Upset over discrimination, Karnataka teen kills parents, sister and grandmother | Mysuru News – Times of India


DAVANAGERE: Upset at being ill-treated and feeling discriminated against her siblings, a young girl just short of 18 allegedly served poisoned dinner to her family members, killing her parents, younger sister and paternal grandmother. Her elder brother, who survived the bid in July, lodged a complaint on Saturday when the forensic report came through. The girl was sent to juvenile court in Chitradurga on Sunday.
The forensic report said pesticide had been mixed in ragi mudde (ragi balls) served to the family on the night of July 12. The girl’s 80-year-old grandmother, parents aged 45 and 40 and her 16-year-old sister died within 24 hours in hospital. The brother, who also suffered stomach ache, vomiting and dysentery, survived with treatment.
Chitradurga SP Radhika G said the girl, about 17-and-ahalf years old, had grown up at her maternal grandparents’ home and moved into her parents’ home, a few streets away, about three years ago. Both families live in a village in Bharamasagara in Chitradurga taluk. “She felt at home and loved at her maternal grandparents’ home while at her parents’, she felt her brother and sister were loved more,” the SP said.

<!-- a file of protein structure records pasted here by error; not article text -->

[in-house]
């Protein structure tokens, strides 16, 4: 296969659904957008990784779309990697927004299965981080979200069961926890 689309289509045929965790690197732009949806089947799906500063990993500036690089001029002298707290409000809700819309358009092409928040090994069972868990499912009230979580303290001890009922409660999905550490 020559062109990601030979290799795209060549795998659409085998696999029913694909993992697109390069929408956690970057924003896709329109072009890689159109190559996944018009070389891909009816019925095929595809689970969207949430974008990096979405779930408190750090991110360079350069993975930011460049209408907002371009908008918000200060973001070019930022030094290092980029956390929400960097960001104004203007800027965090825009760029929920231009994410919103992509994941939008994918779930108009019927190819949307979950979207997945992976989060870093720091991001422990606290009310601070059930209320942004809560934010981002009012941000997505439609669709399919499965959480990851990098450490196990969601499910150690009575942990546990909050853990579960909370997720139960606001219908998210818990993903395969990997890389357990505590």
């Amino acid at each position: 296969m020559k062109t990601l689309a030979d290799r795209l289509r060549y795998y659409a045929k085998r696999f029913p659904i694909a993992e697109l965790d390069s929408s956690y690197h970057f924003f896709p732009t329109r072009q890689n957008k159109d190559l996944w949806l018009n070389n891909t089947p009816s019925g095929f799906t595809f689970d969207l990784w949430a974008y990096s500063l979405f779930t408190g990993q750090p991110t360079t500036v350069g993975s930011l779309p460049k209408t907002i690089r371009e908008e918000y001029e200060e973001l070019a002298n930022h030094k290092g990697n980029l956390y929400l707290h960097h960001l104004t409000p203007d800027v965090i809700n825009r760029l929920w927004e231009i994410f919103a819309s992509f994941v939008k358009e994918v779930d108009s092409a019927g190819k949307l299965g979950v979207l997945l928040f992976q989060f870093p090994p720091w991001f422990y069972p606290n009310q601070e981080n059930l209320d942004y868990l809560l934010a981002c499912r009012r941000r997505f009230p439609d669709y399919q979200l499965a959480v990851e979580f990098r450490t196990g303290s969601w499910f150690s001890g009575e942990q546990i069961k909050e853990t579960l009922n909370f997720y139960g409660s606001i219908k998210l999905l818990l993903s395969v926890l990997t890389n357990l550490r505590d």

Murder case: Girl was angry over ill-treatment
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The girl told police that she was scolded and beaten by her parents regularly and sent to work as a farm labourer. “She was admitted to Class 8 when she came to her parents’ house but she wasn’t doing well in studies and there were fights over this. Deeply resentful of their behaviour, she decided to kill them to be free of the illtreatment,” Radhika said.
On July 12, the girl told police, she mixed pesticide while making ragi mudde and sambar for dinner. While the family ate, she did not, saying she was not hungry. Following the deaths the next day, a case of unnatural death was filed and the food samples, vessels and viscera were sent to the forensic lab in Davanagere.
While the ragi mudde was found laced with pesticide, the sambar was not spiked. On questioning, it emerged that six months ago, the girl allegedly made her first attempt to eliminate the family by mixing pesticide in sambar. The family threw it out due to the foul smell and no one suspected anything. The July bid evoked police suspicion as the girl skipped dinner.





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Sagar Biswas

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